Standards and requirements vary significantly across different jurisdictions. As they evolve, AEC firms must proactively stay informed about local, national, and international regulations to ensure compliance and effectively advocate for sustainable practices. This can be achieved through regular training sessions for staff, active participation in industry forums, and collaboration with regulatory bodies, which not only enhances a firm’s adaptability to regulatory changes but also positions it to take a leadership role in sustainability. This leadership can be influential in promoting policy development that facilitates the wider adoption of low-carbon materials.   

Tackling embodied carbon in our projects goes beyond technical fixes — it’s about embracing a broader strategy that includes education, strategy, and teamwork. For those of us in the architecture, engineering, and construction sectors, this means we have a real opportunity to boost the sustainability of our built environment. By staying sharp through ongoing education, choosing our materials wisely, and using innovative building methods, we can make a significant impact. This approach helps reduce embodied carbon and lays the groundwork for a more sustainable future in construction.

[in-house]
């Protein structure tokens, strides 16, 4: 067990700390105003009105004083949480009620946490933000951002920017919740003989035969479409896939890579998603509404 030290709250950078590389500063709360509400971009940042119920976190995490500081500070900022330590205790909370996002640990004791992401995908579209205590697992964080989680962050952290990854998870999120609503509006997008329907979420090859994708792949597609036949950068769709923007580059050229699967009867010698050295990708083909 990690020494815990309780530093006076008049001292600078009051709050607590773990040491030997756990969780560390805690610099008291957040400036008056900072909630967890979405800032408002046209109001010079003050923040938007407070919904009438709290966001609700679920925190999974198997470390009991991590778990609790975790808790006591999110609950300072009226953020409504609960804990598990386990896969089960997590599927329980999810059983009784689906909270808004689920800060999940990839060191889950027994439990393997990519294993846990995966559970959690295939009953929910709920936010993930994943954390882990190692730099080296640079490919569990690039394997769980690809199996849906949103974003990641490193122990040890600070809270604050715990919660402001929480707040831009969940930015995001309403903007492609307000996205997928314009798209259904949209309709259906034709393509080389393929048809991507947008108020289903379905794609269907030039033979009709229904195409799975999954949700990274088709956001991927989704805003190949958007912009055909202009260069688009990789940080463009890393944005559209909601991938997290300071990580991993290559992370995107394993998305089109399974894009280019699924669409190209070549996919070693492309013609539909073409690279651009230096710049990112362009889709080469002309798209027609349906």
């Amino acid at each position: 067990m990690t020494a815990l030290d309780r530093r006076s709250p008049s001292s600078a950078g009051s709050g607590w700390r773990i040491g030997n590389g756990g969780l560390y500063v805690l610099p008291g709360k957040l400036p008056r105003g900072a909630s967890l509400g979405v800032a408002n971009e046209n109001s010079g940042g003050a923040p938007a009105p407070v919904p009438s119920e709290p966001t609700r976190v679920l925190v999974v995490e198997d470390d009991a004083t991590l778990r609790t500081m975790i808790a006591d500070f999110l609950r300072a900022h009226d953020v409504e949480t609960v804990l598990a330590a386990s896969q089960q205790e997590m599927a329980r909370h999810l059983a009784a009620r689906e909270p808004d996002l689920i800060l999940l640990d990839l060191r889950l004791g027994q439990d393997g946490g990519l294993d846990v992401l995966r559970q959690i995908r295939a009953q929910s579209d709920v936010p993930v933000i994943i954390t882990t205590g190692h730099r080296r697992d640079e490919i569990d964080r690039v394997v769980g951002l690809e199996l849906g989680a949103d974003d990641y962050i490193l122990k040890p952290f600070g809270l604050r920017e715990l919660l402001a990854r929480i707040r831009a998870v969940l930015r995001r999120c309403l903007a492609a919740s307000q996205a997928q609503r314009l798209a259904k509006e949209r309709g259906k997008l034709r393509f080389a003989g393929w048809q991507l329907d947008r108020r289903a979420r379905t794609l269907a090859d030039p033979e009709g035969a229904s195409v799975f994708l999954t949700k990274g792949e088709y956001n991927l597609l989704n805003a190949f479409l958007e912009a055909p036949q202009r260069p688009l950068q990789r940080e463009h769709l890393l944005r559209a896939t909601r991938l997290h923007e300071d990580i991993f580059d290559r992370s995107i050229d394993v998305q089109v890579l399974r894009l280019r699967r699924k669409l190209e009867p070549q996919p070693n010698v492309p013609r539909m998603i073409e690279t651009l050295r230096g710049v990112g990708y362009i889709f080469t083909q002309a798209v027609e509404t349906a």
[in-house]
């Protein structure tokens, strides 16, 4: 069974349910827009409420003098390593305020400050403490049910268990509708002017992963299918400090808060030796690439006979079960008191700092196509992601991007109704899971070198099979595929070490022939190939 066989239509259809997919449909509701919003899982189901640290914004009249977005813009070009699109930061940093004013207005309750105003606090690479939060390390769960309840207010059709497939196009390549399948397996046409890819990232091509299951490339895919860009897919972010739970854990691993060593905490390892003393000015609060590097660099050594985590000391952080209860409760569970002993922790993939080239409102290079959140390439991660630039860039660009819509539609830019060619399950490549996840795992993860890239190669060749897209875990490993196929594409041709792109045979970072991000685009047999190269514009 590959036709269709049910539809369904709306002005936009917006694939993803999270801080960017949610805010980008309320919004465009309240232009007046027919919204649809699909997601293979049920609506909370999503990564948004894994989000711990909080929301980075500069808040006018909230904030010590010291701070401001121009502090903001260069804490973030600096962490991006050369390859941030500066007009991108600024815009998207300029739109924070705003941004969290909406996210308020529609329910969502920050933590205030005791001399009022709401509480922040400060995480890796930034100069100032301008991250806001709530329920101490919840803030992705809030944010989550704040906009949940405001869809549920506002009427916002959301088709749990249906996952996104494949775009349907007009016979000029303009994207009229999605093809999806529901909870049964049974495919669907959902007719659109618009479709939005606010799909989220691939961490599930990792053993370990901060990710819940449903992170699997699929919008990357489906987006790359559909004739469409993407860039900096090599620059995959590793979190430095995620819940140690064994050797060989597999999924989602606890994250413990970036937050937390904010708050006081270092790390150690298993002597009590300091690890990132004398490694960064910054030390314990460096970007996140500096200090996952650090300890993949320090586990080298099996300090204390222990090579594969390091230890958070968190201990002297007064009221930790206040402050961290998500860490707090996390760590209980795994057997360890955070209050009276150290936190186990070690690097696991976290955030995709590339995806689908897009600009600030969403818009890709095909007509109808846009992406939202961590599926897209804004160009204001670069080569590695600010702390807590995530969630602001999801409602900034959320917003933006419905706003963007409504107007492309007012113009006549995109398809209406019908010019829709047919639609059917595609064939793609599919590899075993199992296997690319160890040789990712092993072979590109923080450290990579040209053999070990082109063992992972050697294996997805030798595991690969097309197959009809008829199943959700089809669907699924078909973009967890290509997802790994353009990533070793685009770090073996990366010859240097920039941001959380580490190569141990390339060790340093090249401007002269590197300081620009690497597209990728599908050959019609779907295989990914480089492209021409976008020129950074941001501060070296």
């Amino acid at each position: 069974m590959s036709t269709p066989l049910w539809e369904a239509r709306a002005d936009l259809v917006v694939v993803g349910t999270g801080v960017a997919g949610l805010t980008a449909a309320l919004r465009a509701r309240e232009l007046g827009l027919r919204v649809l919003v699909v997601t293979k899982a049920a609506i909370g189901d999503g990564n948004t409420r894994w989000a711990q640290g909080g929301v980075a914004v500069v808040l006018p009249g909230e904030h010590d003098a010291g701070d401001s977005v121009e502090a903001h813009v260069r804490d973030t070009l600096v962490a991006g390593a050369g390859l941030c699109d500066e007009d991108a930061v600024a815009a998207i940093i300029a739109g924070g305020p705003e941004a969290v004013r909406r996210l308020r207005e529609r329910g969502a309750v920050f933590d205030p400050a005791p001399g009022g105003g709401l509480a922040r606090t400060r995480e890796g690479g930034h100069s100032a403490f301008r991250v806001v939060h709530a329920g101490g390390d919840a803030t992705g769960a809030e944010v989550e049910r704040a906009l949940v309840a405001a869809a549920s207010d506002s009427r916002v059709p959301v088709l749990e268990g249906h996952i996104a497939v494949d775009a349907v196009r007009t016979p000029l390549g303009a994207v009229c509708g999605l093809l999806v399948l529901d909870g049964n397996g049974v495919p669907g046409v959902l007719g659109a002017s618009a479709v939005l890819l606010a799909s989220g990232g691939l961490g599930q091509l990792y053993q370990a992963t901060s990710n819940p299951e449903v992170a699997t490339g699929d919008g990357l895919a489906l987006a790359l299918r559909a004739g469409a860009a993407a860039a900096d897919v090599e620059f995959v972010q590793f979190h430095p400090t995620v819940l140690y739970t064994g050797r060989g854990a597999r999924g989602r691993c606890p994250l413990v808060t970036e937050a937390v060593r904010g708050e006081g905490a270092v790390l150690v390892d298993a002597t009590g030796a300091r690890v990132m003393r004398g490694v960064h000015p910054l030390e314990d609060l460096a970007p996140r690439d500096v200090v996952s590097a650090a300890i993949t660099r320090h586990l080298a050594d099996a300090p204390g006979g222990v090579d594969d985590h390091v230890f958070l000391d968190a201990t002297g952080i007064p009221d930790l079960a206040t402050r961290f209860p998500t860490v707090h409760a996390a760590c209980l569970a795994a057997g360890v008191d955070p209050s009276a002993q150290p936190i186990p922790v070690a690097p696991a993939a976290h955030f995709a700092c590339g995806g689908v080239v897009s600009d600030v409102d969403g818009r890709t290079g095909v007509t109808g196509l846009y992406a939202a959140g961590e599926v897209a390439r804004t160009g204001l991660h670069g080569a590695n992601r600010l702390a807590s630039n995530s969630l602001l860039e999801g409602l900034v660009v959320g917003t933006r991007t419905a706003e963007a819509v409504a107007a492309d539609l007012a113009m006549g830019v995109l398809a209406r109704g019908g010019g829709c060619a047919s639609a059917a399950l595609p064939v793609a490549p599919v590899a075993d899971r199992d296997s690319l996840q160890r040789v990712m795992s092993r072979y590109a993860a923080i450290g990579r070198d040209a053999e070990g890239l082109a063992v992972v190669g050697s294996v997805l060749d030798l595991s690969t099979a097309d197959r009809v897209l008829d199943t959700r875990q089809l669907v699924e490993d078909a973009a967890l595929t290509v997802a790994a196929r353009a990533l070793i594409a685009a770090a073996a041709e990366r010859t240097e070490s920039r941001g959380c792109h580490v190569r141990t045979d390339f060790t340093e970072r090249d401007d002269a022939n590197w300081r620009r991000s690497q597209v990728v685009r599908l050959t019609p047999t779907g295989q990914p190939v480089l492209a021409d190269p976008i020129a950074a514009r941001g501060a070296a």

Ed Benes, P.E. is CEO of the Leo A. Daly Company

About the author

Edward Benes, P.E., is the Chief Executive Officer and has been with the Leo A. Daly Company since 2012. As CEO, he develops strategies and operations for the firm. He is responsible for managing the company’s business operating groups and overseeing its legal, human resources, and finance functions. He has a background as an engineer and a lawyer.  

About the author

Jake Zach is a senior structural engineer and associate at LEO A DALY. In addition to his expertise in structural engineering, he is a subject matter expert in embodied carbon and leads the firm’s efforts associated with our SE 2050 pledge. Jake also serves on the LEO A DALY Greenworks team, focusing on sustainability initiatives within the built environment.